Editor’s Note: On Tuesday afternoon, the Cedar-Riverside and Seward neighborhood will be filled with first-year Auggies, faculty members, staff members, and members of President Pribbenow’s Cabinet. Why is service important?
In his latest blog post, President Pribbenow addresses that question. A copy of the blog post is below. Find “Paul’s Blog” on the Augsburg College President’s webpage.
Education and service
On Tuesday, the Augsburg community will honor its historic commitment to “Education for Service” as we participate in our long-standing “City Service Day.” On that day, more than 500 Auggies—students, faculty and staff—will fan out across the Twin Cities to be of service to our neighbors. It is a wonderful spectacle as we don our colorful t-shirts and work with our hands—painting, tending gardens, packing school supplies, doing whatever is asked of us at one of 25 sites where our volunteer efforts will illustrate our deep belief that education and service are inextricably bound together.
But this is more than a show of voluntarism (as impressive as it is!), this is a powerful way in which we begin to model for our students what it means that learning and service go together, a relationship that is central to their Augsburg education and experience.
So what is it that we believe “City Service Day” teaches us?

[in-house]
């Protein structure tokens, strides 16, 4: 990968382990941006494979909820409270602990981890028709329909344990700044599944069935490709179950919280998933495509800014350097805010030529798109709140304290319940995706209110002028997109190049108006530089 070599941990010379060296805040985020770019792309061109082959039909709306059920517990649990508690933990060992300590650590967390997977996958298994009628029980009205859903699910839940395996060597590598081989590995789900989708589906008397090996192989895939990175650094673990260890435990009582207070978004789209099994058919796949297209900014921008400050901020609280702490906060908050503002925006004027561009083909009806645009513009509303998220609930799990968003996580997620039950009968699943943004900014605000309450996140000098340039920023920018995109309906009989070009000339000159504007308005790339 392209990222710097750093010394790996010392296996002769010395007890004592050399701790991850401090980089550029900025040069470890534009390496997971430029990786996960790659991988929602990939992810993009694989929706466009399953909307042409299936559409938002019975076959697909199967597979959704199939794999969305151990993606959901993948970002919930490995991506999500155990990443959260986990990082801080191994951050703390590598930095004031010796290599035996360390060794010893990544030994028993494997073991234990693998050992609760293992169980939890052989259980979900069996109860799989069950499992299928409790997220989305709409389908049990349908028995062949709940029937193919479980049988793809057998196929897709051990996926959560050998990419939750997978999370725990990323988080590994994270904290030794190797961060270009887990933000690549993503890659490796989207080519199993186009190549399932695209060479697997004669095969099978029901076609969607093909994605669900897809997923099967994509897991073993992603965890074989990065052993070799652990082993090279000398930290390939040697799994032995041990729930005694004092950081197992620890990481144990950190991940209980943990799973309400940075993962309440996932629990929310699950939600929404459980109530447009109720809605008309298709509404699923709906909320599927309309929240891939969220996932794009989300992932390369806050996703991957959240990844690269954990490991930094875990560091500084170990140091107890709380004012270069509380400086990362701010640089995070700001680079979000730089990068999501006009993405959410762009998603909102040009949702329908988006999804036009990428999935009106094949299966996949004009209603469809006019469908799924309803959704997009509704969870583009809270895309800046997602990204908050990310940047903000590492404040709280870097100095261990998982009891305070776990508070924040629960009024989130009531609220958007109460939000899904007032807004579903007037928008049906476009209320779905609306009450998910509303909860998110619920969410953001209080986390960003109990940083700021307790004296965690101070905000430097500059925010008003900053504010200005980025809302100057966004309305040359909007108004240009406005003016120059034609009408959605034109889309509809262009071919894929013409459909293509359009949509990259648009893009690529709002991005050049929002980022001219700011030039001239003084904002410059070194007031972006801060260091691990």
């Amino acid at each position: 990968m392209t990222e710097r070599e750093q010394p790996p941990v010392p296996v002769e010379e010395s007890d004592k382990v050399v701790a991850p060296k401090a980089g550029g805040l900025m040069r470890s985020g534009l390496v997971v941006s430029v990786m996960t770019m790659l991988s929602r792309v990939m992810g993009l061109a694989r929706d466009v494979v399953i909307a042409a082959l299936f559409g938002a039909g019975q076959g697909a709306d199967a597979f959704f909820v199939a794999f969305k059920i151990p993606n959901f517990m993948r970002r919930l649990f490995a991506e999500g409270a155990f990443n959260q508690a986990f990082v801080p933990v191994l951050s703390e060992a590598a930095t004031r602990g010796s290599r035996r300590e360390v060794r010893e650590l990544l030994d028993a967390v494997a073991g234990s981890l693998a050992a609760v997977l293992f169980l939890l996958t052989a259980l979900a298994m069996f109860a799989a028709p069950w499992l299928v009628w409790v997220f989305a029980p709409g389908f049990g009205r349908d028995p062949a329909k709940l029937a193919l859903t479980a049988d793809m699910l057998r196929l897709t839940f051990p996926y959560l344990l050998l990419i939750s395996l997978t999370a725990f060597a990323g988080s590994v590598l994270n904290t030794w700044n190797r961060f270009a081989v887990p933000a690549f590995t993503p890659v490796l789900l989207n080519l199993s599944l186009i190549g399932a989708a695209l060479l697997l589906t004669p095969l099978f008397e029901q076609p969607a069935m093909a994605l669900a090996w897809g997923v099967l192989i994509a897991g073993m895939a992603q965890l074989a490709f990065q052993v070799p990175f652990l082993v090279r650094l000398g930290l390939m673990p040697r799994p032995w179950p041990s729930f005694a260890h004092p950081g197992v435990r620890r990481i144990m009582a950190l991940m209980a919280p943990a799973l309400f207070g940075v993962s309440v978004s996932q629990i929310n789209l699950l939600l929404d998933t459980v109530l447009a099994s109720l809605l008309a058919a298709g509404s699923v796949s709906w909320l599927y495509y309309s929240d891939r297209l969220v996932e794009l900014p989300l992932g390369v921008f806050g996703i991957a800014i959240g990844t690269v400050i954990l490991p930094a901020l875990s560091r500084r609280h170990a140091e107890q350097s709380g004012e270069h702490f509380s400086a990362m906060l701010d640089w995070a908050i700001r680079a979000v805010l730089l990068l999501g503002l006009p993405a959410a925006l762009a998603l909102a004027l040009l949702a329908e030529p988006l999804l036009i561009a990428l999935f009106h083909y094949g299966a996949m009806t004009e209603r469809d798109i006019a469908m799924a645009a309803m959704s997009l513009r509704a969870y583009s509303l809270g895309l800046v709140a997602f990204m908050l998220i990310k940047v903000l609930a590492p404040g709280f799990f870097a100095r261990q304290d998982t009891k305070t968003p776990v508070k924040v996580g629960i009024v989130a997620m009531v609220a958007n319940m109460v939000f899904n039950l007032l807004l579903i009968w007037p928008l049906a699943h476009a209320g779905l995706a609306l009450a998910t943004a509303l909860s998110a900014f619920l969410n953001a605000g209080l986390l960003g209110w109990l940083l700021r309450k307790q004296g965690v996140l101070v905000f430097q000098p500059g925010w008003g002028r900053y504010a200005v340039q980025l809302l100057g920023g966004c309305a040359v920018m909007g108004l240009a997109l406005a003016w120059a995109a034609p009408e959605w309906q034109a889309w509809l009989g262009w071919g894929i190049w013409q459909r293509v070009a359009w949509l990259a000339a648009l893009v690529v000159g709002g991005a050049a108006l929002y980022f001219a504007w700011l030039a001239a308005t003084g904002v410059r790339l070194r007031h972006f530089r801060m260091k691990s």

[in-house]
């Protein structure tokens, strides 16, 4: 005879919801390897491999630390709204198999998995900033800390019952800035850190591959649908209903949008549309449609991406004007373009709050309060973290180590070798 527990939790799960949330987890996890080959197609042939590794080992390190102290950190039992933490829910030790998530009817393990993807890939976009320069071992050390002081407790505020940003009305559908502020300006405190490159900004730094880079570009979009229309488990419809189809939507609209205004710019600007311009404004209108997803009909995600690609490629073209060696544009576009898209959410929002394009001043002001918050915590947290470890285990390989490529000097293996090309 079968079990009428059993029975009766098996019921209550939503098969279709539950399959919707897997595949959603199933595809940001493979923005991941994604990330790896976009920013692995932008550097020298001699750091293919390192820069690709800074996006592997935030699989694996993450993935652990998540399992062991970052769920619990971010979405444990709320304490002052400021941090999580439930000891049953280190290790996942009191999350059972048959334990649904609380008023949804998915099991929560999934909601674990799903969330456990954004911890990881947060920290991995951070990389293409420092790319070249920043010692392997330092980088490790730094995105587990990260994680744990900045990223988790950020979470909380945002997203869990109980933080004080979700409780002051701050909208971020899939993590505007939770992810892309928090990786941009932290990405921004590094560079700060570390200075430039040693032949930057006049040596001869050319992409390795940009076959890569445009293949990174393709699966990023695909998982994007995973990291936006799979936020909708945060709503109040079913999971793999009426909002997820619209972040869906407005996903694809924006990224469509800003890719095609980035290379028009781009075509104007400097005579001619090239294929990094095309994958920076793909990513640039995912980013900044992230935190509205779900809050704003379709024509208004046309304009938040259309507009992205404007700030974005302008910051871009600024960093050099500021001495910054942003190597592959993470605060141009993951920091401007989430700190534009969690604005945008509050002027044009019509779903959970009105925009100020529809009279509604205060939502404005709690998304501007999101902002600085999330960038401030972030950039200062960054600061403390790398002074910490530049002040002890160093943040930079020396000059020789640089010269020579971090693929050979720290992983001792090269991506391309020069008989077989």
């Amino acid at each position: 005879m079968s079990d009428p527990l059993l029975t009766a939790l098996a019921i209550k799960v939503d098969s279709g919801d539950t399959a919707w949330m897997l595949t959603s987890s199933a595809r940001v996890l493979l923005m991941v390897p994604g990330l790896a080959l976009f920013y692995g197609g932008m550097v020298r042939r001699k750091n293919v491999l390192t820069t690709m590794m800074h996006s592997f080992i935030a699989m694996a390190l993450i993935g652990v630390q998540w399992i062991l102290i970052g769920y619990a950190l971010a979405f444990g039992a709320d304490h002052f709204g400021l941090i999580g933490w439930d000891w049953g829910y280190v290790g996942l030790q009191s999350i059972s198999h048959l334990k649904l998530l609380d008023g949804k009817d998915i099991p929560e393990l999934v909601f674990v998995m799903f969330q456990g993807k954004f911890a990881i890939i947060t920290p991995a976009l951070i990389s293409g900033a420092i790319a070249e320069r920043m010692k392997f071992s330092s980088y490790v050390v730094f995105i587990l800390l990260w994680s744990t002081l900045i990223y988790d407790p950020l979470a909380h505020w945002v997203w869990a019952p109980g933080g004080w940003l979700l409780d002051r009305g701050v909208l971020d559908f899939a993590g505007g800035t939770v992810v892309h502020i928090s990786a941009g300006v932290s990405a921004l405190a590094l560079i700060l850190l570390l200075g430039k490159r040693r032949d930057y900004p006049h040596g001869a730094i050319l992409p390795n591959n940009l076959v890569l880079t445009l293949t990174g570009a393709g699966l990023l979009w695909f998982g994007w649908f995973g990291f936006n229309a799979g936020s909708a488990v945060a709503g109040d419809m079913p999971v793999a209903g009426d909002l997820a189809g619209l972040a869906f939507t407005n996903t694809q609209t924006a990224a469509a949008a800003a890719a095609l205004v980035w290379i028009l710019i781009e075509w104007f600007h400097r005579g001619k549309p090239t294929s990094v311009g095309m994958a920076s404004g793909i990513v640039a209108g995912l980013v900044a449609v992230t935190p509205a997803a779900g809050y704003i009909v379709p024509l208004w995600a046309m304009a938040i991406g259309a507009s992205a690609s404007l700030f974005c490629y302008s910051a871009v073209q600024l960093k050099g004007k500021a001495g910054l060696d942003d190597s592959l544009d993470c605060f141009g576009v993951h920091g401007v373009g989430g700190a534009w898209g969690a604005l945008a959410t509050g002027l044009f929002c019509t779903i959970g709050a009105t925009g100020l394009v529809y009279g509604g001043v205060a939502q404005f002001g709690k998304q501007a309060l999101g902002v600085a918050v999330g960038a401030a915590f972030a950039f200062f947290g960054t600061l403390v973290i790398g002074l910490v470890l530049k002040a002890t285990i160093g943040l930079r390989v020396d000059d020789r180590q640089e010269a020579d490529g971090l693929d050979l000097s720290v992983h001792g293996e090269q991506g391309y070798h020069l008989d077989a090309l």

First, it is the important value of mutuality. If service is simply our meeting the needs of others, then we have missed a critical point. When we engage in service, we are entering into a relationship that is premised on shared needs and aspirations. Tending the garden of the Korean elders who live in the Cedar-Riverside neighborhood is not simply about getting rid of weeds, it is about our shared commitments to adequate and nutritious food. It is about the herbs grown there to help heal. It is about the peace and calm that we find in a garden in the midst of a busy city.
Second, it is the importance of engaging those who are different than we are and learning from them. In the city, we encounter strangers from all walks of life and backgrounds. As we meet and work with them in these service projects, we are introduced to their cultures, experiences and values. We learn about what it means to live in a homeless shelter or what it is like to be an immigrant in a new land. We learn how important it is to be open to learning from the many and diverse experiences we share with our neighbors who are negotiating their lives with us in the city.
Finally, it is the value of self-reflection. Our service projects include time during and after the experience for all of us to consider how I felt, how my values were affirmed or challenged, what I learned about myself as I engaged in serving my neighbor. Here is the heart of a liberal arts education—the life well-examined. Here is where education and service are bound up together, offering us the tools we need to live as informed citizens, thoughtful stewards, critical thinkers and responsible leaders.
All of these important lessons—and a lot of fun as well!